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The life of Harriet Tubman
Harriet Tubman was a women born into southern slavery during the 19th century. Eventually escaping to freedom in the North, Tubman worked for many years helping other slaves gain their freedom using the Underground Railroad, a system of secret homes and passages where slaves were smuggled to freedom.
Born Araminta Ross around 1820, Harriet Tubman was one of 11 children born to parents Benjamin and Harriet Ross in Dorchester County, Md. Raised under harsh conditions as a slave and subject to whippings, Tubman was determine to gain her freedom.
1844 Ross married a free black man, John Tubman, at the age of 25 and decided to change her first name to Harriet taking her mother's first name.
Concerned about being sold, the now Harriet Tubman decided to run away in 1849. She settled in Philadelphia, where she met William Still, the Philadelphia Stationmaster on the Underground Railroad. Known as the "Moses" of her people, Tubman led hundreds of slaves to freedom using the Underground Railroad. By 1856, Tubman's capture would have brought a $40,000 reward from the South.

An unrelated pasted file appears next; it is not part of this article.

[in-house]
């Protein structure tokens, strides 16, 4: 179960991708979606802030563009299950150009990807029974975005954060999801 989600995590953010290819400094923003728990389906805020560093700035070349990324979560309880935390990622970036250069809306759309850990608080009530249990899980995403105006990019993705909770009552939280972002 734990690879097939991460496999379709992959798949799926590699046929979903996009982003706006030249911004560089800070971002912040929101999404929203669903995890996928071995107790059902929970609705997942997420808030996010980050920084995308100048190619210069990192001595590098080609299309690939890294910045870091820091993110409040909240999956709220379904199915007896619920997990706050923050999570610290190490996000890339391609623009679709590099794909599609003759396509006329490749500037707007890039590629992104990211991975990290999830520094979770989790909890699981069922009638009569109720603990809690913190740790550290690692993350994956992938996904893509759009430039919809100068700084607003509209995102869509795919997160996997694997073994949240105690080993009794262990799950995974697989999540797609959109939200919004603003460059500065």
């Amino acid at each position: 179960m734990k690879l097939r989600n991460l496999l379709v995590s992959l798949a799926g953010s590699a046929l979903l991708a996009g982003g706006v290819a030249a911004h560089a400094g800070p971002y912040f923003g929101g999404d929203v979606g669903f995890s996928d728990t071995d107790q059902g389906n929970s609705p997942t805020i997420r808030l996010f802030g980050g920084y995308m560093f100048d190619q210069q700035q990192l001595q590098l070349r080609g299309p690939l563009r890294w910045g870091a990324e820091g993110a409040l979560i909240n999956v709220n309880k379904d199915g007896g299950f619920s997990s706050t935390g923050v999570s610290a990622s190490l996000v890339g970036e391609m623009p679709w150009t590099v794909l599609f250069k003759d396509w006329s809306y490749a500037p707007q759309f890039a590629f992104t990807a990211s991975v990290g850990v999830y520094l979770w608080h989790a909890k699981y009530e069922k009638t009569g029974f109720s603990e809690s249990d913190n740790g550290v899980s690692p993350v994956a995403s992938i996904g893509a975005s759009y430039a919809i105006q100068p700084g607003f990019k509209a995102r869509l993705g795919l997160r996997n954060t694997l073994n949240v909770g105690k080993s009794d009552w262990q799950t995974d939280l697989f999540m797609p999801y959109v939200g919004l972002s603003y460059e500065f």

1863 Tubman's many roles during the Civil War included being a cook, a nurse and spy for the Union. In 1863, Tubman's inside information aided Col. James Montgomery and a small band of black soldiers on a gun boat raid in South Carolina.
1900 After the war, Tubman settled in Auburn, N.Y. and became an activist for woman's rights. Tubman died in 1913 and is buried in Fort Hill Cemetery in Auburn. Tubman was honored by the U.S. government with a commemorative postage stamp in 1995.
Sources: Library of Congress, New York History Net, PBS Online